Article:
We investigated the relationship between human leukocyte antigen (HLA)-associated preadaptation for the entire subtype C HIV-1 proteome of the transmitted founder virus and subsequent HIV-1 disease progression in a cohort of heterosexual linked transmission pairs in Zambia.
An adaptation model was used to calculate an adaptation score for each virus-HLA combination in order to quantify the degree of preadaptation of the transmitted virus to the linked recipient's HLA alleles. These scores were then assessed for their relationship to viral load and longitudinal CD4+ decline in the recipient.
Viral RNA was extracted from the plasma of the donor partner and the linked recipient near the time of transmission, as well as longitudinally from the linked recipient. Viral adaptation scores were calculated for each individual and each protein in the subtype C HIV-1 proteome.
The majority of HLA-associated sites were located in Gag, Pol and Nef; however, proportional to protein length, the accessory and regulatory proteins contained a relatively high proportion of HLA-associated sites. Over the course of infection, HLA-mediated immune adaptation increased for all proteins except Vpu and gp120. Preadaptation was positively associated with higher early set point viral load and faster CD4+ decline. When examined by protein, preadaptation in Pol and Vif were statistically significantly associated with these markers of disease progression.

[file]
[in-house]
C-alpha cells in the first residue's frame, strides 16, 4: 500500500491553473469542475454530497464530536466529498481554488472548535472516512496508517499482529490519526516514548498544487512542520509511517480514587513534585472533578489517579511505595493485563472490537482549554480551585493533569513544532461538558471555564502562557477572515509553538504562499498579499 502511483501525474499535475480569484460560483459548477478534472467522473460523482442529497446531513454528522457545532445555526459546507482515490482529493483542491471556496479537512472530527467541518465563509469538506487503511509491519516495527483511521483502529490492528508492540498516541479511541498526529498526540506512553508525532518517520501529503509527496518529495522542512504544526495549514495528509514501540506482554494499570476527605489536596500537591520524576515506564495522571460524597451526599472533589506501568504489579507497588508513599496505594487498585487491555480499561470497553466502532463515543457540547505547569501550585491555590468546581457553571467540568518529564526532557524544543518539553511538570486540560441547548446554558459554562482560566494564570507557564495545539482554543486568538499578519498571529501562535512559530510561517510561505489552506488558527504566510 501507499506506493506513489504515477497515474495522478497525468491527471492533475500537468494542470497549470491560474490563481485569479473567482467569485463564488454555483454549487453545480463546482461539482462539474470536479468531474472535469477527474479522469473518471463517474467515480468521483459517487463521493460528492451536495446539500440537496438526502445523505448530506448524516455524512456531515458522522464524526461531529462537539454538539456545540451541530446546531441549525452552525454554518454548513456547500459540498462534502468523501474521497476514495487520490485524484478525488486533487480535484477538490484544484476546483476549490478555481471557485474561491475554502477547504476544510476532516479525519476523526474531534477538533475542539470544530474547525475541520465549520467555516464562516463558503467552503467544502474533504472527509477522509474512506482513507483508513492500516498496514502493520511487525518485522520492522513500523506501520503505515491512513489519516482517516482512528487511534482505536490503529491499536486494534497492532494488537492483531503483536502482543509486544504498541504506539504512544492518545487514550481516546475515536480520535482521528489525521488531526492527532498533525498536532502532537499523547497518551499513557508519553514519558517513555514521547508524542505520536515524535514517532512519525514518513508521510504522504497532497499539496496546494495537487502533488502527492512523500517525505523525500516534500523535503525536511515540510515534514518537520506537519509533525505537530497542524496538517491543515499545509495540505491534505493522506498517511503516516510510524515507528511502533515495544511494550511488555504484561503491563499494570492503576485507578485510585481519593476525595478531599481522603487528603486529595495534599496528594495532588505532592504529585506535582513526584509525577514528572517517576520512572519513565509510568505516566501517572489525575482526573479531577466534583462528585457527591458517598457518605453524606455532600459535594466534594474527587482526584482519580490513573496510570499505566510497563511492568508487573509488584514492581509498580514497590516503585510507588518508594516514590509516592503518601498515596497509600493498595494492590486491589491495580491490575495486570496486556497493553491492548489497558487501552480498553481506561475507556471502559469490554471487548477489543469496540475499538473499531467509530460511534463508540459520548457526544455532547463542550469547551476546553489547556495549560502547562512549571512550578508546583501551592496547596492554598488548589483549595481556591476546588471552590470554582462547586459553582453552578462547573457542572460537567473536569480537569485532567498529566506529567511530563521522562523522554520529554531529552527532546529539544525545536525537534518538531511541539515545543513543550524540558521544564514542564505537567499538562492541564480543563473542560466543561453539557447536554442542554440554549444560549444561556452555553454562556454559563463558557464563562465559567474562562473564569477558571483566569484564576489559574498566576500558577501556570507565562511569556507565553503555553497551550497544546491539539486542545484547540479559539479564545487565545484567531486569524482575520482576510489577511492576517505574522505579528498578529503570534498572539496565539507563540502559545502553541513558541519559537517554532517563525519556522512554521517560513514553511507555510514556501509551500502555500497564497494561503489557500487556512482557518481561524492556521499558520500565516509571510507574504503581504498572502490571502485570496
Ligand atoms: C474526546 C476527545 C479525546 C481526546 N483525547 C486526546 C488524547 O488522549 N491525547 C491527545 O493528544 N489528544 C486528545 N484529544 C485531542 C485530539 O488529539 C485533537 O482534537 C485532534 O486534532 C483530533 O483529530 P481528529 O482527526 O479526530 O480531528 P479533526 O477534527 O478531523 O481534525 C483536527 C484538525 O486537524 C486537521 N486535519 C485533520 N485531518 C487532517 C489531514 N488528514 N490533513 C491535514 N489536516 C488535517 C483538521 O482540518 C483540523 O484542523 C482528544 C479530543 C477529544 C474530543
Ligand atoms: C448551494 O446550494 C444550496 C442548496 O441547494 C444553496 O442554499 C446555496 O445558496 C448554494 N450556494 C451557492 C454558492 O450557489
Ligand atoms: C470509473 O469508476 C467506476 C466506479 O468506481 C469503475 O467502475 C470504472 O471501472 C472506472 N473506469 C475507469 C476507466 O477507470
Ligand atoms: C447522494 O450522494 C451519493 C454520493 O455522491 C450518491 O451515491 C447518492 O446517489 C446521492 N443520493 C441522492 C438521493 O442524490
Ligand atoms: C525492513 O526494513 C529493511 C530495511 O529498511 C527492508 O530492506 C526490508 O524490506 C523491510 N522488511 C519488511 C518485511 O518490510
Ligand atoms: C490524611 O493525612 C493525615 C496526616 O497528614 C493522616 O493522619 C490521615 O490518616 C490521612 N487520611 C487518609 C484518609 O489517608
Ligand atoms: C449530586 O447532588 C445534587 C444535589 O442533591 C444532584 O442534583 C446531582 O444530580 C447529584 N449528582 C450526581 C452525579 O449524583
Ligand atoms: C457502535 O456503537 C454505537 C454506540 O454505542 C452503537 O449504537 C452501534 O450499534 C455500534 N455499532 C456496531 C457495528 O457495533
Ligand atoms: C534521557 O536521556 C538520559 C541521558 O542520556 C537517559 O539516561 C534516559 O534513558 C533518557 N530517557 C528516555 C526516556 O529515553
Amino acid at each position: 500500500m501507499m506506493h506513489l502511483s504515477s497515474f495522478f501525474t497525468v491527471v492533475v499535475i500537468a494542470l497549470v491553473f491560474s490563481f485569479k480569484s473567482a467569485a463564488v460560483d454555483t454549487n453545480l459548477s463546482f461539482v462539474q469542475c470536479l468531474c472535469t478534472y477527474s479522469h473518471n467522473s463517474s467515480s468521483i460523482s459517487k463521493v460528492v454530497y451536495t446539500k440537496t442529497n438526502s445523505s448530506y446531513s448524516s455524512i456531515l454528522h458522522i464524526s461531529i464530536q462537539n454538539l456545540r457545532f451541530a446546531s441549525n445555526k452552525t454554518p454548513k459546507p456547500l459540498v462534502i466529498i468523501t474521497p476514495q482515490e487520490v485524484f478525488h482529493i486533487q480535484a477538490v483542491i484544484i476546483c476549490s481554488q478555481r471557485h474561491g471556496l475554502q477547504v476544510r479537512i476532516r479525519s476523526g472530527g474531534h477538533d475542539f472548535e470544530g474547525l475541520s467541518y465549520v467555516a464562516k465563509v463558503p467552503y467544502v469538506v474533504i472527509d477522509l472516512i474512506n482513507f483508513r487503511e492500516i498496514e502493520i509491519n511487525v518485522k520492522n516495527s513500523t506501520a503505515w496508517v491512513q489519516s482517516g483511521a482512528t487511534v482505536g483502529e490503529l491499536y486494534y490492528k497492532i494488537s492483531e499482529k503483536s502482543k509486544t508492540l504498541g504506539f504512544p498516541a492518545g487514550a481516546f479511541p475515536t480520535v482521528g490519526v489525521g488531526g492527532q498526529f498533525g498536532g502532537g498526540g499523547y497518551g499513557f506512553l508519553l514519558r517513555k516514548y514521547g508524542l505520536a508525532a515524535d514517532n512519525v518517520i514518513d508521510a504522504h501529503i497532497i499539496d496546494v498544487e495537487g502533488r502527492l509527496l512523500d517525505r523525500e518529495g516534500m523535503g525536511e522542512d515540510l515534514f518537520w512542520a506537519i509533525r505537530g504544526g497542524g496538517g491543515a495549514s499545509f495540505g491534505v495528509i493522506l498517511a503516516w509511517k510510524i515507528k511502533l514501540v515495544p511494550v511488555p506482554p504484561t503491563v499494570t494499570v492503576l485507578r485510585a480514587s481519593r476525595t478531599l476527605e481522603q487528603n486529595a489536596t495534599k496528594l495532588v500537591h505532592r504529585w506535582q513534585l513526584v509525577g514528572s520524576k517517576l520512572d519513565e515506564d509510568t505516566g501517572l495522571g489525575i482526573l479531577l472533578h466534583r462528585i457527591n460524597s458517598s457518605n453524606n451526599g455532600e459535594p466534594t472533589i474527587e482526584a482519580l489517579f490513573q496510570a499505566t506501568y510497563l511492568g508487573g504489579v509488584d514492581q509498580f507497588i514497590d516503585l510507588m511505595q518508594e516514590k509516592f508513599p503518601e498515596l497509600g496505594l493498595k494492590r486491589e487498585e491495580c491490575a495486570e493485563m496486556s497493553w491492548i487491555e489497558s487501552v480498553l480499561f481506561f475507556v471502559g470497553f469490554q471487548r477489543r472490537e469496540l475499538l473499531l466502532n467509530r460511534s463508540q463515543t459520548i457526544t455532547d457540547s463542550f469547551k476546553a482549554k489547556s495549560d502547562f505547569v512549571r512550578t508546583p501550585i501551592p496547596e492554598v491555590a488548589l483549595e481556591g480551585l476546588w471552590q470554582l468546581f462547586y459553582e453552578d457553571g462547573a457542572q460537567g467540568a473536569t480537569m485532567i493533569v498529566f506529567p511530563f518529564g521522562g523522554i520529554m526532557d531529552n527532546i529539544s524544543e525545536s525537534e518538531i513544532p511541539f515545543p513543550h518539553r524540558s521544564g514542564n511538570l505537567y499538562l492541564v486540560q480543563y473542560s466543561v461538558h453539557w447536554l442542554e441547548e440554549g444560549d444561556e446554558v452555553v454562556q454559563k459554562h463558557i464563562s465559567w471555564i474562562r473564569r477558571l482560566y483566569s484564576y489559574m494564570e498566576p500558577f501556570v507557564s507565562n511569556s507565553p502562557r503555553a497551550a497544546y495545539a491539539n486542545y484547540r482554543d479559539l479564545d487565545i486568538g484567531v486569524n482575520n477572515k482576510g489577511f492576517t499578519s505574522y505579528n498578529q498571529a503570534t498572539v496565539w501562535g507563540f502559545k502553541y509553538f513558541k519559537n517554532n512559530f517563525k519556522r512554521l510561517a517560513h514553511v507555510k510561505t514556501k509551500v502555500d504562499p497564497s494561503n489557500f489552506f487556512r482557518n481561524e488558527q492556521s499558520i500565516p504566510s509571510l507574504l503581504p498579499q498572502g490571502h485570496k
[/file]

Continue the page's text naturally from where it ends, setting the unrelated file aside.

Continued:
Adaptation in Pol had the greatest impact on viral control. Despite containing a large proportion of HLA-associated sites, Vif was the only regulatory or accessory protein for which preadaptation significantly correlated with disease progression.